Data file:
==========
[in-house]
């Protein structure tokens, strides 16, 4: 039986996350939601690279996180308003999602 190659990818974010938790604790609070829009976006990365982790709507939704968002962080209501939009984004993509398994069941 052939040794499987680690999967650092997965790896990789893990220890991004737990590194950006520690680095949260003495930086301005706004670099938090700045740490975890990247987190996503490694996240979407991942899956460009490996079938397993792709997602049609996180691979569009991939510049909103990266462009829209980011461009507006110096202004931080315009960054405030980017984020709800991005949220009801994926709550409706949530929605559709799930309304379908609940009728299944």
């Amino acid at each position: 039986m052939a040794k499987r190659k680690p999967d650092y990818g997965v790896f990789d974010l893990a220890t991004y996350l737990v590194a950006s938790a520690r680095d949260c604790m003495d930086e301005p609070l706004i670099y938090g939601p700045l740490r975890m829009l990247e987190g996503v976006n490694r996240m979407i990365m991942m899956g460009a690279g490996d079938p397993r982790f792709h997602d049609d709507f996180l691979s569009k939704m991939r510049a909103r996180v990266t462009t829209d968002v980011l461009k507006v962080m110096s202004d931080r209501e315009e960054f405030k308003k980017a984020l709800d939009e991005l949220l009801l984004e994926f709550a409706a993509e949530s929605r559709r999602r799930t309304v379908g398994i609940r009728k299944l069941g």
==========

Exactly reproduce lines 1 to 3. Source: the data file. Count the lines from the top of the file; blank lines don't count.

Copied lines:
[in-house]
């Protein structure tokens, strides 16, 4: 039986996350939601690279996180308003999602 190659990818974010938790604790609070829009976006990365982790709507939704968002962080209501939009984004993509398994069941 052939040794499987680690999967650092997965790896990789893990220890991004737990590194950006520690680095949260003495930086301005706004670099938090700045740490975890990247987190996503490694996240979407991942899956460009490996079938397993792709997602049609996180691979569009991939510049909103990266462009829209980011461009507006110096202004931080315009960054405030980017984020709800991005949220009801994926709550409706949530929605559709799930309304379908609940009728299944």
């Amino acid at each position: 039986m052939a040794k499987r190659k680690p999967d650092y990818g997965v790896f990789d974010l893990a220890t991004y996350l737990v590194a950006s938790a520690r680095d949260c604790m003495d930086e301005p609070l706004i670099y938090g939601p700045l740490r975890m829009l990247e987190g996503v976006n490694r996240m979407i990365m991942m899956g460009a690279g490996d079938p397993r982790f792709h997602d049609d709507f996180l691979s569009k939704m991939r510049a909103r996180v990266t462009t829209d968002v980011l461009k507006v962080m110096s202004d931080r209501e315009e960054f405030k308003k980017a984020l709800d939009e991005l949220l009801l984004e994926f709550a409706a993509e949530s929605r559709r999602r799930t309304v379908g398994i609940r009728k299944l069941g």